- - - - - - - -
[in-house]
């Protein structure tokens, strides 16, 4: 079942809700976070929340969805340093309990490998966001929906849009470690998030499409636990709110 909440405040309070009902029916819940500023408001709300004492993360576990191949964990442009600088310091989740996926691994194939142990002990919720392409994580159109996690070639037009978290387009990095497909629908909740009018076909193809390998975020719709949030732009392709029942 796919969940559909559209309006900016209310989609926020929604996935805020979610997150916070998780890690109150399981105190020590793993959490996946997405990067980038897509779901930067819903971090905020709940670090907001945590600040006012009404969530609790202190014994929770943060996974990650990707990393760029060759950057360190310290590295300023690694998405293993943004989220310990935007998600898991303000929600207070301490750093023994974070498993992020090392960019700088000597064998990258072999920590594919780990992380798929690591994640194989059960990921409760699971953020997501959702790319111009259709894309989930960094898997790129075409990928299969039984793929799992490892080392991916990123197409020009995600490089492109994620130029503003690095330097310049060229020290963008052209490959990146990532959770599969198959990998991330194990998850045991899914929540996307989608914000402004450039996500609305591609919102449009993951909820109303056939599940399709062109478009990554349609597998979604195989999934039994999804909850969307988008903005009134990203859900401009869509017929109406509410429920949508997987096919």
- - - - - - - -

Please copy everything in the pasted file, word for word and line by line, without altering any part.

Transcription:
[in-house]
């Protein structure tokens, strides 16, 4: 079942809700976070929340969805340093309990490998966001929906849009470690998030499409636990709110 909440405040309070009902029916819940500023408001709300004492993360576990191949964990442009600088310091989740996926691994194939142990002990919720392409994580159109996690070639037009978290387009990095497909629908909740009018076909193809390998975020719709949030732009392709029942 796919969940559909559209309006900016209310989609926020929604996935805020979610997150916070998780890690109150399981105190020590793993959490996946997405990067980038897509779901930067819903971090905020709940670090907001945590600040006012009404969530609790202190014994929770943060996974990650990707990393760029060759950057360190310290590295300023690694998405293993943004989220310990935007998600898991303000929600207070301490750093023994974070498993992020090392960019700088000597064998990258072999920590594919780990992380798929690591994640194989059960990921409760699971953020997501959702790319111009259709894309989930960094898997790129075409990928299969039984793929799992490892080392991916990123197409020009995600490089492109994620130029503003690095330097310049060229020290963008052209490959990146990532959770599969198959990998991330194990998850045991899914929540996307989608914000402004450039996500609305591609919102449009993951909820109303056939599940399709062109478009990554349609597998979604195989999934039994999804909850969307988008903005009134990203859900401009869509017929109406509410429920949508997987096919």